MIGHTY MARVEL MAY #26: PRINCE NAMOR, THE SUB-MARINER

They say we like people for their good qualities and love them for their flaws. There may be no Marvel character who better exemplifies this principle than Namor, the Sub-Mariner. Appearing in the very first Marvel comic, MARVEL COMICS #1, in a story written and drawn by a young Bill Everett. (Namor’s title, the Sub-Mariner, is pronounced mr-nr, as in “Rime of the Ancient Mariner,” as opposed to as in submarine.)

From the beginning, Namor was a contradictory, angry mess. The offspring  of a human sailor and an Atlantean mother, Namor was amphibious, with Caucasian skin tones (as opposed to his mother’s blue skin), pointed ears and elven eyebrows. He possessed superhuman strength and endurance, which made sense since he lived deep underwater and wore only tiny swim trunks, but he also had a feature unrelated to his human or Atlantean heritage: tiny wings on his ankles which allowed him to fly. It’s an entirely whimsical, Golden Age idea which makes no logical sense, even in a world where radioactive accidents grant more superpowers than they do cancer. But the strange detail made him master of land, sea, and air.

But there was no place Namor was truly at home. Although a prince by birthright, Atlantis considered him a half-breed, and the surface world wanted no part of him, either. So he was a belligerent brat, attacking Manhattan with tidal waves and monsters from the deep over perceived slights. When the US entered World War II in real life, Namor decided he hated the Axis most of all the airbreathers.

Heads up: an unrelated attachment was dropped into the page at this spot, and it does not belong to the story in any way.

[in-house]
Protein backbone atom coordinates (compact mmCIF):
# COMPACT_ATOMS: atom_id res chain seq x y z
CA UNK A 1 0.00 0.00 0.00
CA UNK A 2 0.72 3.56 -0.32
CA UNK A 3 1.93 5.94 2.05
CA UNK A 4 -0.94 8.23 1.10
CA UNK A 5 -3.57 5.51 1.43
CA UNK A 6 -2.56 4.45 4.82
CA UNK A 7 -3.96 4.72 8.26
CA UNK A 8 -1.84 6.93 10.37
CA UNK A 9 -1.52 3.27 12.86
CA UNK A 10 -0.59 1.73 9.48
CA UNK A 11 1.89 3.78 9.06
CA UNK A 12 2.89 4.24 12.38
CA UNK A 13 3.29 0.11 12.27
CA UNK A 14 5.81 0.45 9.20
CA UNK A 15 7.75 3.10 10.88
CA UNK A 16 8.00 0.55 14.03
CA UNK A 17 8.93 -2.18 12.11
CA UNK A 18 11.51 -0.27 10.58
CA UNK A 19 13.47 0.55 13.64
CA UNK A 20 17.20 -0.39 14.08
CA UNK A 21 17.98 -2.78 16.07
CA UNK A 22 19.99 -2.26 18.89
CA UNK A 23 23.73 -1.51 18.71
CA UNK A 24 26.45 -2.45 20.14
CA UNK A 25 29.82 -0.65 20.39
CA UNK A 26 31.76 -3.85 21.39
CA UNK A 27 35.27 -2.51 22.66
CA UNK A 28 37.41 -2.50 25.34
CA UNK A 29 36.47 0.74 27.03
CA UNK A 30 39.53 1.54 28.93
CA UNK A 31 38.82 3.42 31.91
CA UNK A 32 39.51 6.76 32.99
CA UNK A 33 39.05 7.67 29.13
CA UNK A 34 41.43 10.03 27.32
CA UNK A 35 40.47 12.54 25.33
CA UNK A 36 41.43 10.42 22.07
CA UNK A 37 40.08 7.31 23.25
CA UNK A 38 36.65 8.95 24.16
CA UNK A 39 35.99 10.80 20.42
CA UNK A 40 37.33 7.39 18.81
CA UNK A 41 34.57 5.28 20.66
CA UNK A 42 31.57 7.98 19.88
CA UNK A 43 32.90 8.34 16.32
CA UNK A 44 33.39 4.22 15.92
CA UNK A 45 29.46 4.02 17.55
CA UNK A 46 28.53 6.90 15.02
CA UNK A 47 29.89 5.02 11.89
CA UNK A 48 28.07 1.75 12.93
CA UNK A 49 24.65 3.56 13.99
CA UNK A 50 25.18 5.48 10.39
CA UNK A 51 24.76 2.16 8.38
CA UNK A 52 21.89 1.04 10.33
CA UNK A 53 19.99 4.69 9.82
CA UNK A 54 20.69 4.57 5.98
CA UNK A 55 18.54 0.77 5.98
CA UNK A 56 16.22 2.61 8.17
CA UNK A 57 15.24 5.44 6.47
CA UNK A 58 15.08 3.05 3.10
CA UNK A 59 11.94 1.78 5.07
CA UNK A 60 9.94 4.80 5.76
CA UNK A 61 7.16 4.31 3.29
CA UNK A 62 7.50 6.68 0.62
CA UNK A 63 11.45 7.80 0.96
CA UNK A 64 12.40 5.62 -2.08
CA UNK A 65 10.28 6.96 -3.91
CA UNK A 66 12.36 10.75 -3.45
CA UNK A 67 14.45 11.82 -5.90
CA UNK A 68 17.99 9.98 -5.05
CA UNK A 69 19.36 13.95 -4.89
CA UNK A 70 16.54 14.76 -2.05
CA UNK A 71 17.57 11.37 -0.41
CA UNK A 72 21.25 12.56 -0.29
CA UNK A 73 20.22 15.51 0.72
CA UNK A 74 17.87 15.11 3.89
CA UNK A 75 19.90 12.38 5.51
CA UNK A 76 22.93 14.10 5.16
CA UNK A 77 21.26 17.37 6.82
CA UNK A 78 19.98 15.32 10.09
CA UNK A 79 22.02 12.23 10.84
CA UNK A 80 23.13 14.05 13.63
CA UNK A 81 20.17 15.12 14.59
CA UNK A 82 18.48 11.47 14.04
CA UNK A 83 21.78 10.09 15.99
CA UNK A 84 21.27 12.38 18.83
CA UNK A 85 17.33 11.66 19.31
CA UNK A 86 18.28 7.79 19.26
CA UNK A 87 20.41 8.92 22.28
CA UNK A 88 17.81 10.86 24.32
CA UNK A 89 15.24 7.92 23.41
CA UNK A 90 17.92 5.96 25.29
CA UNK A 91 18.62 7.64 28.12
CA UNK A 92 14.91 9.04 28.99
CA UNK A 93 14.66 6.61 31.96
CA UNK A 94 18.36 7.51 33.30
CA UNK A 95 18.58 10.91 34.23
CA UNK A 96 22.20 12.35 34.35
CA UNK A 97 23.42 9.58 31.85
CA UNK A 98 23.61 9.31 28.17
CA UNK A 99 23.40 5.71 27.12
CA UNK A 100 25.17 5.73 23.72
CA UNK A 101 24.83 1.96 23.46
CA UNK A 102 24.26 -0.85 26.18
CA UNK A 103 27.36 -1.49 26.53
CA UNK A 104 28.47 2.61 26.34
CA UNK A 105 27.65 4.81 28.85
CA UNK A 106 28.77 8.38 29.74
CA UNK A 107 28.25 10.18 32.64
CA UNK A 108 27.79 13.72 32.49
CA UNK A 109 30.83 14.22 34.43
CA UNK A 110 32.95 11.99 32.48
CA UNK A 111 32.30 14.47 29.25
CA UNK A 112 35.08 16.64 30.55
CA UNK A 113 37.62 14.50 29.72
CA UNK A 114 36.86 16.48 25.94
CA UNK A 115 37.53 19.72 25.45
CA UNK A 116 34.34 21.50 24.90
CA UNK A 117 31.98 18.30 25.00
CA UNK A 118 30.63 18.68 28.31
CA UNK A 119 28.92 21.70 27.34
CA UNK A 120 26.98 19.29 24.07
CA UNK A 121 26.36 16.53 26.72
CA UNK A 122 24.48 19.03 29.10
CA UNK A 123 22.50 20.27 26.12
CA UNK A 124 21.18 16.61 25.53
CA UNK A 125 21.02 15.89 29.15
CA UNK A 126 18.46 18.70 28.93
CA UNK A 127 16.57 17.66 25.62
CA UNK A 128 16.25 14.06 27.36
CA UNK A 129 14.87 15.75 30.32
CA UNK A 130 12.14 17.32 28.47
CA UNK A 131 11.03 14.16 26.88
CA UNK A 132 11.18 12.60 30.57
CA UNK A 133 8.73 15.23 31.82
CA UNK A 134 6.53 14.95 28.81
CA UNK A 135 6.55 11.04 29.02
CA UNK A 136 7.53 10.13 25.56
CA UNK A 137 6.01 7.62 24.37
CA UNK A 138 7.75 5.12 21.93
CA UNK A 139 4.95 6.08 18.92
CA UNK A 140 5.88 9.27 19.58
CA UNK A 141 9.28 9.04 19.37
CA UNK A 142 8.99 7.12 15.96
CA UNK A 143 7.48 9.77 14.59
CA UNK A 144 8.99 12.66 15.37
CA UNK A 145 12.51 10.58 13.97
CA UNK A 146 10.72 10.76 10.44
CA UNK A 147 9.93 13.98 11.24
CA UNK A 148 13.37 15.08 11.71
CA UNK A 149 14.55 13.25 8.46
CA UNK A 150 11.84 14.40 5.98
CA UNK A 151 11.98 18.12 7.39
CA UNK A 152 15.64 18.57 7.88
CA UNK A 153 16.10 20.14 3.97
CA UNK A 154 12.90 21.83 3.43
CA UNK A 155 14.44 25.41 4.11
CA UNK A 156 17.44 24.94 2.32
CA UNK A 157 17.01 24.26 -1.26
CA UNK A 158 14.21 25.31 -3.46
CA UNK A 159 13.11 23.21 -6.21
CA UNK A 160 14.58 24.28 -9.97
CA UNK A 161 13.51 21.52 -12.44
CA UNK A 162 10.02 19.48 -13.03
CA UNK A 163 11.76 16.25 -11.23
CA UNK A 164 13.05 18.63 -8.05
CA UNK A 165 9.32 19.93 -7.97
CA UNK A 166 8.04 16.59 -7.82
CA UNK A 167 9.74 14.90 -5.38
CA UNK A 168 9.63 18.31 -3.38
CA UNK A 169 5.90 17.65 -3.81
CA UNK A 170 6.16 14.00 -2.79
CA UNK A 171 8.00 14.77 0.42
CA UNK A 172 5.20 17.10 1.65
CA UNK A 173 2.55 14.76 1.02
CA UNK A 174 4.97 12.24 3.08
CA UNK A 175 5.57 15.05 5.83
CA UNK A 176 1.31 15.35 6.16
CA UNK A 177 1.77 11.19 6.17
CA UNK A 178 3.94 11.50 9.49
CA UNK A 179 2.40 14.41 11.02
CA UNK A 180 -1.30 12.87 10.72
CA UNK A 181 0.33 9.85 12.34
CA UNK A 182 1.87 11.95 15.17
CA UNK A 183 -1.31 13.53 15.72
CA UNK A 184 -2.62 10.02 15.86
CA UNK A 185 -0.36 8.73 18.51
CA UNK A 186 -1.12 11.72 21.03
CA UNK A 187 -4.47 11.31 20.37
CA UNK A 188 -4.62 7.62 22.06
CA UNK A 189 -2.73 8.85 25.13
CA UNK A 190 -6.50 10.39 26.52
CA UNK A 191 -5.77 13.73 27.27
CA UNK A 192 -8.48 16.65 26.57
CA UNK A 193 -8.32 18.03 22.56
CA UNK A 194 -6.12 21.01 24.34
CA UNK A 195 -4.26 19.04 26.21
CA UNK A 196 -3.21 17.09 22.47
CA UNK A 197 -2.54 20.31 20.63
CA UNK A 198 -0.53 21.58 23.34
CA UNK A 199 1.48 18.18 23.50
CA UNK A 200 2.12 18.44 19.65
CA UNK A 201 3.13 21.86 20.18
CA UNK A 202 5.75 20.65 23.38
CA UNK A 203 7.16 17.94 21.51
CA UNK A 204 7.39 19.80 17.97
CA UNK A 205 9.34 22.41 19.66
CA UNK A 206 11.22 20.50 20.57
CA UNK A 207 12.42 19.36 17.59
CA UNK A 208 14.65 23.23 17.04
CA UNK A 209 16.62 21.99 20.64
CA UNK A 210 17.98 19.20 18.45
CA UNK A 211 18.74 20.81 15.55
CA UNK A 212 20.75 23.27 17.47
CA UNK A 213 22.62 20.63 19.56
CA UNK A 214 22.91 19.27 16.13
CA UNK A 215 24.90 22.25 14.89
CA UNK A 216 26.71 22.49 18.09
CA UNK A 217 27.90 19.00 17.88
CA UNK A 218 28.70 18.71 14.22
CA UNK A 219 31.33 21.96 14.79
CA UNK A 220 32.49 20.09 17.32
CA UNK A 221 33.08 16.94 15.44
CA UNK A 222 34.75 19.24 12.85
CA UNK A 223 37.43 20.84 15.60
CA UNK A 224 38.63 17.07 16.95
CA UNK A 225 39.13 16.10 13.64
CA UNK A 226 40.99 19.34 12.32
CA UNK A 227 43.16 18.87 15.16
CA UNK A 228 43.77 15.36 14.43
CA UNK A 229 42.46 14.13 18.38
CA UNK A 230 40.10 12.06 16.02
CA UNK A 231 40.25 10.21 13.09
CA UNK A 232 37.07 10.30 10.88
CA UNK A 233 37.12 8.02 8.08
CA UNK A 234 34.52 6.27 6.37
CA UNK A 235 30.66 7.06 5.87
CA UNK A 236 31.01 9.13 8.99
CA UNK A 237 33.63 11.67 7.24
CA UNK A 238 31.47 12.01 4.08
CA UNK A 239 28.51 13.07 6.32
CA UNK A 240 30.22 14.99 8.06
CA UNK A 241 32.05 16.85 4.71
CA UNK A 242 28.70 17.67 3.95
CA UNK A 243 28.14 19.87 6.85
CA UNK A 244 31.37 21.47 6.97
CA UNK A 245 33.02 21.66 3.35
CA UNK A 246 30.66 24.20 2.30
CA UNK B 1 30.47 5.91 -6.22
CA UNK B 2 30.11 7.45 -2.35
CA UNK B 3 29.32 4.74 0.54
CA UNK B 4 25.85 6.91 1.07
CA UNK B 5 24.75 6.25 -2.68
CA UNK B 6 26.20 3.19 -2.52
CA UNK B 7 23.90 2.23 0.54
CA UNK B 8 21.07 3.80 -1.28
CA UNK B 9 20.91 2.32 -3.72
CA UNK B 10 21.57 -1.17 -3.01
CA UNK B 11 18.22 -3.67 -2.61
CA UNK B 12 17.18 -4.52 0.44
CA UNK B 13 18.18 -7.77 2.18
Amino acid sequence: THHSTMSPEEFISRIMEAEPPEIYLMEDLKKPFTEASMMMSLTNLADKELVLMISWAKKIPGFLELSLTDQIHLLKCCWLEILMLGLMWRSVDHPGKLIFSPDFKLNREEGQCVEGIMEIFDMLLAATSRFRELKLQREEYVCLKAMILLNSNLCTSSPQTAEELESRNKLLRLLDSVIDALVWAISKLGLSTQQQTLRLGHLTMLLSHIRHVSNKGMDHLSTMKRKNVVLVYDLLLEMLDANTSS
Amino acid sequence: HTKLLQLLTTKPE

In the 1960s, Stan Lee and Jack Kirby revived the Sub-Mariner, initially as a villain, when the Human Torch found Namor living as an amnesiac vagrant in a flophouse. Although he hadn’t aged, years on dry land had erased his memory, but one good dip in the ocean set him back to his petulant, pompous self.

Constantly vacillating between mankind’s defender and its greatest foe, Namor is somehow nonetheless an engaging character.  Like a beloved drunk who gets violent when he’s had too much, Namor’s friends in the Fantastic Four, the Avengers, the X-Men, all embrace him when he calms back down.

I depicted Namor with gills, which John Byrne introduced in his Namor series of the 1990s. He also eliminated the wings and suggested too long in either environment triggers Namor’s mood swings, which struck me as over-explanation. The Hulk is the repressed, raging id of  a bookworm scientist, unleashed with the force of an atomic bomb. Namor? He’s just moody.

I hope you’ll swing by for tomorrow’s installment of MIGHTY MARVEL MAY!

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